In this case, I guess the money stream goes from the audience => streamers => game, and through advertising and tie-ups with platforms that allow said spectating (cough *Twitch*  cough).

Over in Path of Exile, things are chugging along happily. I hit level 86, lucked into a few teeny upgrades with plenty more improvement to go, alternating between going back and forth through white and yellow maps to unlock them / play some Shaper/Elder-influenced maps, with Tier 8 as the current main unlock goal.


It’s virtually impossible to take a good screenshot of my current build. It’s just blackity black and blue everywhere. Black ravens (SRS), two lightning golems which spawn phantasms on kill, the phantasms shooting bolts of black darkness, a Hatred aura which gives all the minions blue circles and bonus cold damage… It’s not perfect by any means, but it’s sure fun.

I did a quick duelist alt to level 19 or so, thinking that I might do a really tanky melee ancestral warchief champion to put some of the STR-based and Axe uniques that have been dropping like candy for the SRS necromancer main to good use. I’ll get around to it. Eventually. Maybe. If the league doesn’t end first. (I’m sure there’s still a month or three to go.)

Horizon Zero Dawn: The Beginning

Bought a PS4 Pro.

Mostly in anticipation of Detroit: Become Human.

Thought I’d eventually get around to playing Beyond: Two Souls while waiting.

In the meantime, I Google searched for console-exclusive games I hadn’t been paying attention to. (Still love PC gaming the best, if only for mouse controls.)

After racking up an entire wishlist to keep an eye out for, the only one on current sale in my country’s Playstation store was Horizon Zero Dawn.


No regrets.

The screenshots don’t do it justice. This thing looks stunningly glorious on a big screen 4K TV.


It even comes with a built in photo mode where you can play around with camera angles, change your protagonist’s stance and expression, alter the time of day, tinker with virtual depth of field, apertures and F-stops… all in search of that perfect shot.

Why the hell don’t more games have this? Mind blown.


Cutscenes look great; the early story has been intriguing so far.

You play as Aloy, outcast as a child from a tribe known as the Nora. The prologue and tutorial gives you a little taste of the mystery surrounding your origins and lets you experience the relationship with your mentor/teacher/surrogate father Rost.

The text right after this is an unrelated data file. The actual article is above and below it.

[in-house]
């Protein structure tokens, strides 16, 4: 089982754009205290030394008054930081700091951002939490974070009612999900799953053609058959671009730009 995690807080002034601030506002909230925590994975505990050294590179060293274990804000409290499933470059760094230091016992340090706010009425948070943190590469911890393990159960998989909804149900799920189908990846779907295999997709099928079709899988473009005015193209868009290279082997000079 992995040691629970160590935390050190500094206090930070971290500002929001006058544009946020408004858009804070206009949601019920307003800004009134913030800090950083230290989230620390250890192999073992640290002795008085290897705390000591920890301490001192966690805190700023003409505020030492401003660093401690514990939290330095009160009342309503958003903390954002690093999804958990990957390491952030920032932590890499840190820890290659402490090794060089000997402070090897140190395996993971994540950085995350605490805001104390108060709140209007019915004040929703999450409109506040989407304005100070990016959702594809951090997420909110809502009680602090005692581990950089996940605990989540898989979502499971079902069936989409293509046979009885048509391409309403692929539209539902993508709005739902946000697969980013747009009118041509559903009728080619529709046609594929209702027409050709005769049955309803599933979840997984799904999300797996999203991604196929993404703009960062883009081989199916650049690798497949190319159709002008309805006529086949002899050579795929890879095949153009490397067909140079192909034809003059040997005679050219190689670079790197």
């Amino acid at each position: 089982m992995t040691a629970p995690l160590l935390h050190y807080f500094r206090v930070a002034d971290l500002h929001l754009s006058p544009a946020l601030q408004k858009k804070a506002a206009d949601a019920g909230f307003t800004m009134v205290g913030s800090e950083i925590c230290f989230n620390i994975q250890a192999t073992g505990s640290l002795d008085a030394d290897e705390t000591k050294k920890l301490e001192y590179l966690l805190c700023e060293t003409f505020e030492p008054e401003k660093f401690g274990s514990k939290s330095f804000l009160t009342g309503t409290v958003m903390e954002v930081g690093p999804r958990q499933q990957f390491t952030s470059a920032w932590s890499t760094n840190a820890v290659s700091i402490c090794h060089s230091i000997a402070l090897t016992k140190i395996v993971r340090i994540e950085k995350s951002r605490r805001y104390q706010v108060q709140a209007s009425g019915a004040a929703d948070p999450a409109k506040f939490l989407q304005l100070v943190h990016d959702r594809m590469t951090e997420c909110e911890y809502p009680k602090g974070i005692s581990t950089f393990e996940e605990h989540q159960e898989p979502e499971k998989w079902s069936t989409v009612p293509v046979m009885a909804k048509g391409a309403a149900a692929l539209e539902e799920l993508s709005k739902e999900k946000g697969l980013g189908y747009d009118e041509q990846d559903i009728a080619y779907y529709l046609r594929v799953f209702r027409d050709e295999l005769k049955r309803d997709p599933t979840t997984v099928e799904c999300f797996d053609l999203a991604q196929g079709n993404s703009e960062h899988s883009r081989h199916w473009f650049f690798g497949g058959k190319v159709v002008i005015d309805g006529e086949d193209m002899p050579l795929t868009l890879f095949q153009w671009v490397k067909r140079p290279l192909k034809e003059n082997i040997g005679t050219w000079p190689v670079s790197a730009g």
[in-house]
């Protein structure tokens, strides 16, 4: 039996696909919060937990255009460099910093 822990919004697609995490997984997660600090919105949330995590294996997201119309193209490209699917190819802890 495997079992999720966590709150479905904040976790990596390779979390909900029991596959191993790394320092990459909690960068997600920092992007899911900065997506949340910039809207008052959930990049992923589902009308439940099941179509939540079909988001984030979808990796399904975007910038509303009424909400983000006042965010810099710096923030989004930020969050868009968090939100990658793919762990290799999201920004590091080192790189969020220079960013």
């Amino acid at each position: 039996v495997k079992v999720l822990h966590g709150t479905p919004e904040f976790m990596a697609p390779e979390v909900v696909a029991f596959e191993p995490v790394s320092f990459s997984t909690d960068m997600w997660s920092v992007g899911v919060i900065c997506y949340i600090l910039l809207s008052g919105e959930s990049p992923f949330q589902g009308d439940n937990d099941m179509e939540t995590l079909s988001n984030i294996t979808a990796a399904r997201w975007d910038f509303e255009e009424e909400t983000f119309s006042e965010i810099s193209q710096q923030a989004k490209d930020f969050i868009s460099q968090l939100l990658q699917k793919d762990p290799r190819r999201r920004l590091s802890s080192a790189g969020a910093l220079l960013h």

Your early goals revolve around gaining acceptance with your tribe, by running a trial known as The Proving when you come of age.


Before you know it, the plot moves along and you’re suddenly made aware there is a MUCH larger world beyond the one you knew. Cue end of learning/beginning tutorial period and the start of exploring what feels like a big open world full of mysteries and wonder.


The brilliance of the Horizon Zero Dawn world is in the juxtaposition of the primitive tribal (almost dinosaur hunter like) protagonist/origins with beasts to hunt that are machines and reminiscent of a Transformers movie – complex almost-sentient robots that act like animals… and even scarier monsters.


Right away, this situates you not in the dawn of prehistory, but a post-apocalyptic period that personally gives me Numenera-like vibes.


Somehow, societies have regressed to a pre-technology period, where they hunt (and are hunted by) autonomous robots. They salvage them for metal parts, which are used in ways distinctly not intended by their original creators, such as in shiny tribal decorations or as components in simple weapons and traps.

Aloy, the protagonist you control, is naturally just a little different, a little more touched and rebellious enough to go against the “common sense” of the time and delve deeper into the¬†archaeological ruins of a more modern age in search of secrets. She doesn’t really understand what she sees at first, but from a more meta angle, the player guiding her does.


It’s this heady mix that proves immensely compelling.

You want to know what happened to the world. What it looks like now. How it was before. Who else is in the world. Who Aloy really is. On and on, questions arise that can only be answered by playing on and seeing for yourself.